Stinking hellebore Helleborus foetidus isn't the most fragrant of plants - certainly not one that you'd want to bring indoors - but it's a great asset in a wildlife garden, providing nectar for the first queen bees that emerge from hibernation in spring.
Long-tongued species, like this buff-tailed bumblebee queen, can reach nectar that's held in modified, tubular petals arranged in a ring around the outside of the stamens, deep inside the flower. The green and purple-edged 'petals' that enclose the bell-shaped flower are actually sepals.
Refuelled with sugary nectar, this bee is about to leave, its wing-tips bending upwards in the effort to lift that large furry body.
Even when the flowers have been pollinated and the stamens and nectaries fall away the flowers are still attractive to flies, that come to lick nectar residues on the inside of the sepals.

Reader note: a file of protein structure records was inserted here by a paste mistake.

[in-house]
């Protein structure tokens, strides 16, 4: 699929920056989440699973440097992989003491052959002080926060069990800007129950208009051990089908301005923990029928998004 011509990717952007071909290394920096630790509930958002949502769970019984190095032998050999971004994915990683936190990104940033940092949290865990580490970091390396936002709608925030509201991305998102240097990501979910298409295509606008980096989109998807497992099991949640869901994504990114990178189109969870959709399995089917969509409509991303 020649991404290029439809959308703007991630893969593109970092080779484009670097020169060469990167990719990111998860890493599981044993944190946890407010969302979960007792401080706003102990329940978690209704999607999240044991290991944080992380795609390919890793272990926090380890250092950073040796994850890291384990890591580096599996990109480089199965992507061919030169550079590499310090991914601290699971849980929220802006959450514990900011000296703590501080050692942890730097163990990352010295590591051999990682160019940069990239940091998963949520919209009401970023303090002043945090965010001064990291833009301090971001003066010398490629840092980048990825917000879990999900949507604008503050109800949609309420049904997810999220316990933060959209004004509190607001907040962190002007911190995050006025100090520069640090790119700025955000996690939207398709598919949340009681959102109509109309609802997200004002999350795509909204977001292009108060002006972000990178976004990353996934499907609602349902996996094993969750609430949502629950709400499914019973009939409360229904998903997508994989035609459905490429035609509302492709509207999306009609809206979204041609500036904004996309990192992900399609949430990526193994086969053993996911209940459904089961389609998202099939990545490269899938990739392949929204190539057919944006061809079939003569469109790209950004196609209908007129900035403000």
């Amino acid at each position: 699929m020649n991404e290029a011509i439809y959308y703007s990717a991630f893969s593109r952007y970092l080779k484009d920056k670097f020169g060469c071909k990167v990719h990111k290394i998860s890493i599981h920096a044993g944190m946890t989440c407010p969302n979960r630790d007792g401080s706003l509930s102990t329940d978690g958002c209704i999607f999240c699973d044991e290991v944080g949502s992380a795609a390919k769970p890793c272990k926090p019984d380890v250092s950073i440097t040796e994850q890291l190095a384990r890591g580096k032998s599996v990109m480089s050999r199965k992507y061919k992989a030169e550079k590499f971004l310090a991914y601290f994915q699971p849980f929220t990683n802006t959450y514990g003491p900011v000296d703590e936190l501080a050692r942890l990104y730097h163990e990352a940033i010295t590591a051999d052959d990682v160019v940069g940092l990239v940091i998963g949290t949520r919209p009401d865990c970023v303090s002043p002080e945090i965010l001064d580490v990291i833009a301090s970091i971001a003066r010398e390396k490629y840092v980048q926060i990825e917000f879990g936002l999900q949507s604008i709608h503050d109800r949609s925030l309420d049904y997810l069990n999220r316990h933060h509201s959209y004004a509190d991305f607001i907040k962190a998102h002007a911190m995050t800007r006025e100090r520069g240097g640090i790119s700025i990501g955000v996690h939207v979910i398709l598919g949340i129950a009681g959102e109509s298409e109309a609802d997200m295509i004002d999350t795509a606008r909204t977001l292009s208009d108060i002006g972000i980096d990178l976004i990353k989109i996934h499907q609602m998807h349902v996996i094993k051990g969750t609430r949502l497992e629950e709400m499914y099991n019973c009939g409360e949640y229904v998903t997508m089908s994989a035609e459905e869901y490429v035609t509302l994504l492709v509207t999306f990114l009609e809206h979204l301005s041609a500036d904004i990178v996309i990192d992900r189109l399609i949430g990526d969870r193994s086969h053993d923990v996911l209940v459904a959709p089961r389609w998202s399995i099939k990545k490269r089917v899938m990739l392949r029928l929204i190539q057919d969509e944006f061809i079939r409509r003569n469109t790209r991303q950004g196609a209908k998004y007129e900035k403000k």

The flowers also seem to attract these tiny Sepsis flies, that sit on the outside of the sepals and perform their courtship dances, raising and lowering their wings. They breed in dung, which might explain their attraction to stinking hellebore as a courtship arena.
Helleborus foetidus seeds itself around the garden, thanks to the white extension called an elaiosome on the outside of the shiny black seeds.This is very attractive to ants, which carry them away, eat the elaiosome and disperse the seeds, which require a winter of freezing temperatures before they'll germinate.